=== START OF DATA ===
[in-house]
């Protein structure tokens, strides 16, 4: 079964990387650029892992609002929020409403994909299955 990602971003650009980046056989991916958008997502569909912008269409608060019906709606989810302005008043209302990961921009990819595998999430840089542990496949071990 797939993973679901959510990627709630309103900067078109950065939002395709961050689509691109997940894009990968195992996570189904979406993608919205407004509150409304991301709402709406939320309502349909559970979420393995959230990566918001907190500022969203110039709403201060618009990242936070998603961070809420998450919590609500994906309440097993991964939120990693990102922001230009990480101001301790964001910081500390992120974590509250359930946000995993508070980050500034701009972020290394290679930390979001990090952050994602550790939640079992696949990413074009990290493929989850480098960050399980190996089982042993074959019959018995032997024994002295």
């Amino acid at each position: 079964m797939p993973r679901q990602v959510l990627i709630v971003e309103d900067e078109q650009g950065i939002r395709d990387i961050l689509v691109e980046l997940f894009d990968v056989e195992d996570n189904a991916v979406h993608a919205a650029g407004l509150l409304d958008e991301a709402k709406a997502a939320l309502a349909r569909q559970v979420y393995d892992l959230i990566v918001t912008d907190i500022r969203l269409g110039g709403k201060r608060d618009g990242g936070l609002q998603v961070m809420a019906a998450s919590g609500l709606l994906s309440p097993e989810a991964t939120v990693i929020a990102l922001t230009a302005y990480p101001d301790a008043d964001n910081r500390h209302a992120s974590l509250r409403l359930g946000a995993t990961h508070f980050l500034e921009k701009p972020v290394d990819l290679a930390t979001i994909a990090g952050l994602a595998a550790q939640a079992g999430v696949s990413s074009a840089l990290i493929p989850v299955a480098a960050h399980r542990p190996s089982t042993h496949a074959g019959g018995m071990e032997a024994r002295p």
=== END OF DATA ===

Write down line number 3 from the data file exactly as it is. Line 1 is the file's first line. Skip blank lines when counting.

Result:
């Amino acid at each position: 079964m797939p993973r679901q990602v959510l990627i709630v971003e309103d900067e078109q650009g950065i939002r395709d990387i961050l689509v691109e980046l997940f894009d990968v056989e195992d996570n189904a991916v979406h993608a919205a650029g407004l509150l409304d958008e991301a709402k709406a997502a939320l309502a349909r569909q559970v979420y393995d892992l959230i990566v918001t912008d907190i500022r969203l269409g110039g709403k201060r608060d618009g990242g936070l609002q998603v961070m809420a019906a998450s919590g609500l709606l994906s309440p097993e989810a991964t939120v990693i929020a990102l922001t230009a302005y990480p101001d301790a008043d964001n910081r500390h209302a992120s974590l509250r409403l359930g946000a995993t990961h508070f980050l500034e921009k701009p972020v290394d990819l290679a930390t979001i994909a990090g952050l994602a595998a550790q939640a079992g999430v696949s990413s074009a840089l990290i493929p989850v299955a480098a960050h399980r542990p190996s089982t042993h496949a074959g019959g018995m071990e032997a024994r002295p």